Commentary #90: “9-year-old boy raises nearly $80K to give bulletproof vests to police K-9s”

I stumbled upon this story on Facebook recently. Way to go, Brady!

Here’s the link to the post from my local news station:


In Ohio, the local news has been following Brady Snakovsky for nearly a year now. At that point, in November 2018, Brady had raised enough money to donate more than 50 vests to K-9s in nine states. That’s incredible!

Picture

Image Credit: Brady’s K-9 Fund

Bulletproof vests for police K-9s can cost more than $1,000. Brady got the idea when he and his mom were watching an episode of “Live PD,” where a K-9 did not have a bulletproof vest. With his mom’s help, Brady started a GoFundMe.

As of June 2, 2019, Brady has raised enough money to donate 85 vests. Currently, there’s a waiting list of 57 officers whose K-9s need the vests.

Now, Brady’s K-9 Fund is officially a non-profit organization.


The most recent dogs to be vested are K9 Mike, K9 Lemm, and K9 Hoss. They all serve with the MTA Police in New York City.

Other dogs have been vested in Ohio, Connecticut, California, and South Carolina.

I think Brady is an awesome kid! I’m so happy he was inspired to help these amazing dogs, his mom was willing to help him get started, and how his message has spread. Way to go, Brady!


Until the next headline, Laura Beth 🙂

Commentary #87: Thoughts on “Flint Town”

Flint Town

Image Credit: IMDb

I was off work on a recent Friday, and it was so nice to have a little bit of a break. I couldn’t decide what I wanted to watch. This title kept popping up in my Netflix profile, so I figured, “Why not? Let’s try it.”

Before Al came home from work that day, I’d watched the entire season. All eight episodes.

At first, I thought the documentary series was going to be about the police force in Flint, Michigan. It was certainly about that, but also so much more.

Flint Town is a real, gritty, almost unedited profile of these officers and their lives. I got so invested in the story, especially the emotional side, it’s no surprise I plowed through all eight episodes in one day.

In addition to being police officers, you ride along with them as they deal with the continuing water crisis, limited and dwindling resources, and changes in the city administration. Both good and bad.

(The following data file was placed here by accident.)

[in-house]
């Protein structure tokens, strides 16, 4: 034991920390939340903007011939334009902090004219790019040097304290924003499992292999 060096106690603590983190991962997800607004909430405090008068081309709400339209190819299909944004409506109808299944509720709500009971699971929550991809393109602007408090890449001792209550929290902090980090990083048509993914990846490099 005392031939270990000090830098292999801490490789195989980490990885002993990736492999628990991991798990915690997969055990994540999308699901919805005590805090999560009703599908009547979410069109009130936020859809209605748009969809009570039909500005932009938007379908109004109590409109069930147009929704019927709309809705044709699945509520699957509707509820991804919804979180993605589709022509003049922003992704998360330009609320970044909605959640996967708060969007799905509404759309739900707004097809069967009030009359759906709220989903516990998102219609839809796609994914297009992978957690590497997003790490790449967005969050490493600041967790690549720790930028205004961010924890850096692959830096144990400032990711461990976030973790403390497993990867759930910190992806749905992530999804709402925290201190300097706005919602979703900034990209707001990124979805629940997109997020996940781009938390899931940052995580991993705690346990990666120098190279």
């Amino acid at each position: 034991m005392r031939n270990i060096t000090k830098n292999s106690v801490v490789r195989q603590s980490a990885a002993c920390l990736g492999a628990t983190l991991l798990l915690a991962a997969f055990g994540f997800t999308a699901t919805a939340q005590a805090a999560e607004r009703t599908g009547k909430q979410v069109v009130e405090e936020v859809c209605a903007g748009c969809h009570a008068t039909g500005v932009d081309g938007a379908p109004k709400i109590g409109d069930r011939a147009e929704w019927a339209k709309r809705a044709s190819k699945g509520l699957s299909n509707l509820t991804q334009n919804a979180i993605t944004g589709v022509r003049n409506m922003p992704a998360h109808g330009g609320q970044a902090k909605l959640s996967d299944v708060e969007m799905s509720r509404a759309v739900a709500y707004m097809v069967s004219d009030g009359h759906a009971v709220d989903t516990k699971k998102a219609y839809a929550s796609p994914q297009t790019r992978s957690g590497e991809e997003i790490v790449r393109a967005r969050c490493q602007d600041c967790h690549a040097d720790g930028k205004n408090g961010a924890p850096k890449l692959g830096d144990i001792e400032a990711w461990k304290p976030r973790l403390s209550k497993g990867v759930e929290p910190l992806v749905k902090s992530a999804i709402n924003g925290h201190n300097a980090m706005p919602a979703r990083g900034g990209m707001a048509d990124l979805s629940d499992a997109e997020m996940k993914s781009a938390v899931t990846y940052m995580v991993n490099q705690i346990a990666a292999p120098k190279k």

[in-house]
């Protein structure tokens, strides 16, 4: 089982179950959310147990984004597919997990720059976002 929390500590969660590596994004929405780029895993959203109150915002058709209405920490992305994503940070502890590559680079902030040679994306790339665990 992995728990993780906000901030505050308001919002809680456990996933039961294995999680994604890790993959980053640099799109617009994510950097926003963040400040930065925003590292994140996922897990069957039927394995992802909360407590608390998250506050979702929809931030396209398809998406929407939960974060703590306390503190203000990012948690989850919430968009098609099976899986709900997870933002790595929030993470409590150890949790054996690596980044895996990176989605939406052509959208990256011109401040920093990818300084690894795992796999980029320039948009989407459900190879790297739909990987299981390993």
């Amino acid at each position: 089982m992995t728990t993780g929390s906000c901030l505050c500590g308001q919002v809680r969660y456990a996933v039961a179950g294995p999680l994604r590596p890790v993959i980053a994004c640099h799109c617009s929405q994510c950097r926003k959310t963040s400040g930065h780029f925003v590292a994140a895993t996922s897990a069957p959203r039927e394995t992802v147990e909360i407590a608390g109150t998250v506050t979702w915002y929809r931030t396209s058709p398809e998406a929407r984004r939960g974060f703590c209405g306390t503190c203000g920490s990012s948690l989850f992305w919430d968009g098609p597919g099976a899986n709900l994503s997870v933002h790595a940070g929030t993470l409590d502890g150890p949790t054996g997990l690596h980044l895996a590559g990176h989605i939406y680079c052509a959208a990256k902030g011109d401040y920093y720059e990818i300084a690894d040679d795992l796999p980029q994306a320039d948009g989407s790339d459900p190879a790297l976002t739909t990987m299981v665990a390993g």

I wrote Hot Topic #19: The Water Crisis in Flint, and Others in March 2017. The series started before that. And it was compelling, and pretty sickening, to watch.

My heart went out to everyone in Flint. Seeing these interviews – Officers, officers’ family members, city officials, local activists, and members of the community – It’s beyond obvious this city has been struggling for years.

At the same time, toward the end of the series, I started thinking beyond Flint. There are THOUSANDS of other cities in the U.S., not to mention so many others places on this planet of ours, that don’t have safe, clean, acceptable drinking water. I started thinking about my own city – Portsmouth, Virginia – and my water, my city administration, my police force.

Just before I watched this series, the story broke one morning that our own police chief in the City of Portsmouth, Tonya Chapman, had suddenly resigned. When she was hired in 2016, she was the first female, African-American police chief of a municipal force in the entire Commonwealth of Virginia. Currently, Angela Greene, the former Assistant Police Chief, is serving as interim Police Chief until a replacement is hired. But we don’t know when that will be.

And, there continues to be finger-pointing, frustration, and controversy from many different sides, including the city administration, citizens, the local NAACP chapter, and the Fraternal Order of Police.

Flint Town is a story that can easily resonate with many across the United States. It’s a tough one to watch, but it’s a series that is relevant, and thought-provoking.


Until the next headline, Laura Beth 🙂